Bach wrote a set of fifteen two-part Inventions to serve two purposes. They were intended to provide keyboard exercises of intermediate difficulty, and to demonstrate compositional techniques in counterpoint. Bach also wrote fifteen three-part Sinfonias for the same purposes, with additional complexity.
The inventions are basically monothematic, and do not adhere to any specific formal structure. They employ a countertheme that is used to accompany the theme, which is presented in closely related keys interspersed with episodes in which fragments of the theme are often sequenced.
Analysis of an invention involves identifying appearances of the theme (T) and countertheme (CT) as well as the tonal areas in which they are presented. When episodes occur, the material that is used can be traced back to the theme or countertheme and identified along with the compositional devices Bach uses to spin out his music. There is rarely any new material introduced after the exposition, which leads to a very unified piece of music. It may take some practice at realizing the harmonic implications of two moving parts. Included in the Materials is Invention No. 4 in D minor. It is a good piece to analyze harmonically, placing a Roman Numeral under each measure, noting modulations, and marking each appearance of the theme and countertheme.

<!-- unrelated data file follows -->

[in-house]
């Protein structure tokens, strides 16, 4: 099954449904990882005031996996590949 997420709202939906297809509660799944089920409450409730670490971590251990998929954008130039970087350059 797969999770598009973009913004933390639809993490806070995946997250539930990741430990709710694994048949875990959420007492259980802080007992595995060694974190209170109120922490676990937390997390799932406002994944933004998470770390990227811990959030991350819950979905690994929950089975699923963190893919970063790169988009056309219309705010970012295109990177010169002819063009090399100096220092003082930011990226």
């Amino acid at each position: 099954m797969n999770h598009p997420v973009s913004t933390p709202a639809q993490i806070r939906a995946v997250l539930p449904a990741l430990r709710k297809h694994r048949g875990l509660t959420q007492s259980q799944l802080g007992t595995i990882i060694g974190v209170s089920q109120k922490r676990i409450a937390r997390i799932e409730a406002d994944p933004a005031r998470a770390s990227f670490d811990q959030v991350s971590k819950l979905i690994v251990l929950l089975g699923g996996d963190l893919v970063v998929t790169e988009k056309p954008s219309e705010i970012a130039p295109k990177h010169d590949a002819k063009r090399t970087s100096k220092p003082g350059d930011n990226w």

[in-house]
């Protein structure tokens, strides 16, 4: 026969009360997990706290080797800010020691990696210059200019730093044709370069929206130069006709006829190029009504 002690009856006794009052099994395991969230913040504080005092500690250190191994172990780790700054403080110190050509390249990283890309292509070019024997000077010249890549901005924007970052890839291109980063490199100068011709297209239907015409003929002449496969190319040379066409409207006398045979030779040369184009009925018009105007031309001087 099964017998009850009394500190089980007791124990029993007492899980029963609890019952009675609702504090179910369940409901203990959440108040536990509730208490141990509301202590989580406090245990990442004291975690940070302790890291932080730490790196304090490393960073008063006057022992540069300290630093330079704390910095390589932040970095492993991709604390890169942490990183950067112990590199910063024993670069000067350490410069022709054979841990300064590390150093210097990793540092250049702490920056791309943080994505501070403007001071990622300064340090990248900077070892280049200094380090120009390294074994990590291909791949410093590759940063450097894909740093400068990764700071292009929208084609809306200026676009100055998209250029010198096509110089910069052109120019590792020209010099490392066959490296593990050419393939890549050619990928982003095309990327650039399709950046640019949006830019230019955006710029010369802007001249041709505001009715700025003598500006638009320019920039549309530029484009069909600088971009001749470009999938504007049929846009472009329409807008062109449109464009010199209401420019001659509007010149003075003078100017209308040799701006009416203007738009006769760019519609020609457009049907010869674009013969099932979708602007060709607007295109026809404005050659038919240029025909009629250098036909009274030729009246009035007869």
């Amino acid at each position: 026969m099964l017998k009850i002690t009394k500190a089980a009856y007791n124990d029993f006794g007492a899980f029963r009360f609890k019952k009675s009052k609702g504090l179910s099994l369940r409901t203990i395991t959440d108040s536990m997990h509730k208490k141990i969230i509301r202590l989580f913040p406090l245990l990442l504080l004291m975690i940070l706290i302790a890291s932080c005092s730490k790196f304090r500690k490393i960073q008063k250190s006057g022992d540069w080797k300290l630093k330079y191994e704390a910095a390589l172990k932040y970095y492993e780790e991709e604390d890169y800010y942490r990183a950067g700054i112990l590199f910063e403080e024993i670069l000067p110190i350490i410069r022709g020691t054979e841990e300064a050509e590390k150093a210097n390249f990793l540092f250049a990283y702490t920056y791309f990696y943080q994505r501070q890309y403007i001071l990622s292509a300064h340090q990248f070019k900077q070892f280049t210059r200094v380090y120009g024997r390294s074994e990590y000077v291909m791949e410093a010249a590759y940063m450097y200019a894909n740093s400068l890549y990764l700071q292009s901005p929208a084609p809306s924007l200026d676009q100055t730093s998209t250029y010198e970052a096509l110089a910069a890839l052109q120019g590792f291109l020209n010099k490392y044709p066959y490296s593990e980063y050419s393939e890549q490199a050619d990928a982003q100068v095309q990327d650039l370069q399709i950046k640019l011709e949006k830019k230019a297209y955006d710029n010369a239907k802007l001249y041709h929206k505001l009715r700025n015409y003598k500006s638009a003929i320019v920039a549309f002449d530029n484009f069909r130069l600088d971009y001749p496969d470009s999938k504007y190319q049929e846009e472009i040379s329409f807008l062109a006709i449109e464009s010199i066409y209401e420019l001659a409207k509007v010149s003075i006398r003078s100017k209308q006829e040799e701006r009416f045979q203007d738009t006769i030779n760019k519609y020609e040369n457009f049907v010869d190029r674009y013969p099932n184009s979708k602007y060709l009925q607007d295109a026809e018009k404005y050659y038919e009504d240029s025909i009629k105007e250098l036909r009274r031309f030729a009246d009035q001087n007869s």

Procedures to follow in writing a two-part invention in the style of Bach are clearly defined in the assignment below, along with examples that demonstrate the technique.
Invention Assignment: Write the first 8-12 measures of a two-part Invention
The Sinfonia are much more complex, may have several themes, and demonstrate triple counterpoint. This is a reordering of the parts vertically. Most of them are highly chromatic, and all parts are treated with equal contrapuntal importance. To alleviate the density of three rapidly moving parts, Bach uses contrary motion and plenty of rests.
Analysis of these three-part inventions involves identifying themes, tonal areas, and compositional devices.